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Article << Previous     |     Next >>   Contents Vol 46(2)

Impact of animal health and welfare research within the CRC for Cattle and Beef Quality on Australian beef production

I. G. Colditz A B H, D. L. Watson A C, R. Kilgour A D, D. M. Ferguson A B, C. Prideaux A B, J. Ruby A E, P. D. Kirkland A F, K. Sullivan A G

A Cooperative Research Centre for Cattle and Beef Quality
B CSIRO Livestock Industries, F.D. McMaster Laboratories, Locked Bag 1, Post Office, Armidale, NSW 2350, Australia.
C 20 Amanda Close, Boambee, NSW 2450, Australia.
D NSW Department of Primary Industries, Agricultural Research Centre, PMB 19, Trangie, NSW 2832, Australia.
E Pfizer Animal Health, 45 Poplar Road, Parkville, Vic. 3052, Australia.
F NSW Department of Primary Industries, Elizabeth Macarthur Agricultural Institute, Woodbridge Road, Menangle, NSW 2570, Australia.
G Bell Veterinary Services, Bell, Qld 4408, Australia.
H Corresponding author. Email: ian.colditz@csiro.au
 
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Abstract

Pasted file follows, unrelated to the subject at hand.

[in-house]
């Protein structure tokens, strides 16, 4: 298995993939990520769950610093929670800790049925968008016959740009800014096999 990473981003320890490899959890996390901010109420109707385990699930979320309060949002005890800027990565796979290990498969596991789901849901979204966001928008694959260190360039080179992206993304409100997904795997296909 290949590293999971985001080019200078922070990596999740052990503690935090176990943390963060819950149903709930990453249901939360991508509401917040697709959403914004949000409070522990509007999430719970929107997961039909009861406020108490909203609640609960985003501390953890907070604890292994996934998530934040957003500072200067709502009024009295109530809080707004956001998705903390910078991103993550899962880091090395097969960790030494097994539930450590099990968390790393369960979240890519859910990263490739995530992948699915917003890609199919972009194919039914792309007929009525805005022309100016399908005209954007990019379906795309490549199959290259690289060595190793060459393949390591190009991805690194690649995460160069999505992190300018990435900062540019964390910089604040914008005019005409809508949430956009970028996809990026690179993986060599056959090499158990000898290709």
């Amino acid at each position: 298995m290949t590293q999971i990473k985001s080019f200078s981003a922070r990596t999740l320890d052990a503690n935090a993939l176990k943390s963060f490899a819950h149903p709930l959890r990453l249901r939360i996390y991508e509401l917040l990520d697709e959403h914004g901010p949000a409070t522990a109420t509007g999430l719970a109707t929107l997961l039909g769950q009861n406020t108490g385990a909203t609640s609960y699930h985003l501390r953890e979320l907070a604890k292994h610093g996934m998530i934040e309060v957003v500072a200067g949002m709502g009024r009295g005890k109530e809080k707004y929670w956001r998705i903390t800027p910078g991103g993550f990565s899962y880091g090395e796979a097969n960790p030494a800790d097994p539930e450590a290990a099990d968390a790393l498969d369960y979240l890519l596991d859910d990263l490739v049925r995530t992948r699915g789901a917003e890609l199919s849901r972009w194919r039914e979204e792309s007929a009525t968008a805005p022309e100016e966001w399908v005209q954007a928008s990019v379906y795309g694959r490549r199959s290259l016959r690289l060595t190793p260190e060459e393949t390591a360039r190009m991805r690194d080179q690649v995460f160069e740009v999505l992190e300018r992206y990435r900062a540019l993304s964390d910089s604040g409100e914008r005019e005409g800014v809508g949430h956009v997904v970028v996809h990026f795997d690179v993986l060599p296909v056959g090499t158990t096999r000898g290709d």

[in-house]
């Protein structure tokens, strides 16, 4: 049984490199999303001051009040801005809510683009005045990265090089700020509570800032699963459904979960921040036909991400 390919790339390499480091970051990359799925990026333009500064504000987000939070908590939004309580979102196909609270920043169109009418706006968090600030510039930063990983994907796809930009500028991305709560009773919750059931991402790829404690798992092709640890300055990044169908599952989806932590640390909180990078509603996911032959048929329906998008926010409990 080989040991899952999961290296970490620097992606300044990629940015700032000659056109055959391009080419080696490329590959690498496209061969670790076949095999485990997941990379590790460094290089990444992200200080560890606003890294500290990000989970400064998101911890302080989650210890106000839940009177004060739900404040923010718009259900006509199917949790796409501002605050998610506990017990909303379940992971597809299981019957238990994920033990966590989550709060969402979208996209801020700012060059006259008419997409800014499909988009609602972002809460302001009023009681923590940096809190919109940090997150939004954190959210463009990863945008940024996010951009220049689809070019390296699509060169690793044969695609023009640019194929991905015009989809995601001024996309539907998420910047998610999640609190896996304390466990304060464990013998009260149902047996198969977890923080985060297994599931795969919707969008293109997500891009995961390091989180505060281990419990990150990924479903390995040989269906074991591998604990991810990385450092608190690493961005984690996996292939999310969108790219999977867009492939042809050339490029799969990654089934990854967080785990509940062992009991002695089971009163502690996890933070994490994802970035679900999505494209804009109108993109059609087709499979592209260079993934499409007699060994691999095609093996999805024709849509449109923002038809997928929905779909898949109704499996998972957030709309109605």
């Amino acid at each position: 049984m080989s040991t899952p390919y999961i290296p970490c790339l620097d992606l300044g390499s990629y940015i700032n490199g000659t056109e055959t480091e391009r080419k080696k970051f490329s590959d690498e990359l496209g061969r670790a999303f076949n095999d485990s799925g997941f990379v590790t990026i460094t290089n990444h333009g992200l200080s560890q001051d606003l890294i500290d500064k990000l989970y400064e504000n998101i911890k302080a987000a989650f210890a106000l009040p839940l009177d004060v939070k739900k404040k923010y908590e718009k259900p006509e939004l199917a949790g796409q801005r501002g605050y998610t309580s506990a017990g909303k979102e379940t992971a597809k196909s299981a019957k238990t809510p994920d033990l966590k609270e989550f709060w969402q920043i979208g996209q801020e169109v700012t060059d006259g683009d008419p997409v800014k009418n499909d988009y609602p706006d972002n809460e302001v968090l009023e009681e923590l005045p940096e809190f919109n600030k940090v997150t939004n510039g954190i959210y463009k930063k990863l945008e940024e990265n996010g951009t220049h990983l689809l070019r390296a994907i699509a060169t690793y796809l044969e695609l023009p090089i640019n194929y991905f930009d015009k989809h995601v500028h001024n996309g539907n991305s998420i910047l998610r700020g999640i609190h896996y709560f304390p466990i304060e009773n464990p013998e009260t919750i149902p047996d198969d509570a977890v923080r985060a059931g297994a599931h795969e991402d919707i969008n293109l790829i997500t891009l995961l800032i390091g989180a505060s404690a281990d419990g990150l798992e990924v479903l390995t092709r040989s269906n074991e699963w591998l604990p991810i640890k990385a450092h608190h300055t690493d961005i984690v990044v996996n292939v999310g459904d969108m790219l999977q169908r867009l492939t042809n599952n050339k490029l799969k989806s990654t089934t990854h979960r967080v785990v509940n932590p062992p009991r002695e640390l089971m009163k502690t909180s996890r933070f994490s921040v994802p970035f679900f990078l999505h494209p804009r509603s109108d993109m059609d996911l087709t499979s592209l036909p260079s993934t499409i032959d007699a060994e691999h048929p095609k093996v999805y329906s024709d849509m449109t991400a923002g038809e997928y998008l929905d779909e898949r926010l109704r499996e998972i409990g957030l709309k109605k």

Research within the health and welfare program of the Cooperative Research Centre for Cattle and Beef Quality has delivered important improvements to the Australian cattle industry. Vaccines to assist with the control of bovine respiratory disease were developed and commercialised from Australian isolates of Mannheimia haemolytica and pestivirus (mucosal disease). Our understanding of the benefits of weaning cattle by confinement and hand feeding in yards (yard weaning) has been consolidated, and yard weaning has been adopted as ‘best practice’ for cattle production in the temperate zones of Australia. The importance of good temperament for improved growth rates and reduced morbidity during feedlot finishing, and for adaptation to stressors such as road transport, has been demonstrated. In response to this knowledge, industry is increasingly measuring flight time for use in breeding programs and feedlot management. The risk to meat quality of stressors such as mixing unfamiliar cattle in the weeks preceding slaughter or acute stress in the last 15 min before slaughter has been described. Adoption of these findings through Quality Assurance schemes will assist in assurance for the community and for export markets of the welfare standards of the Australian cattle and beef industry. This review provides details of the experiments that led to these achievements and to some improved understandings of temperament and behaviour of beef cattle.

   
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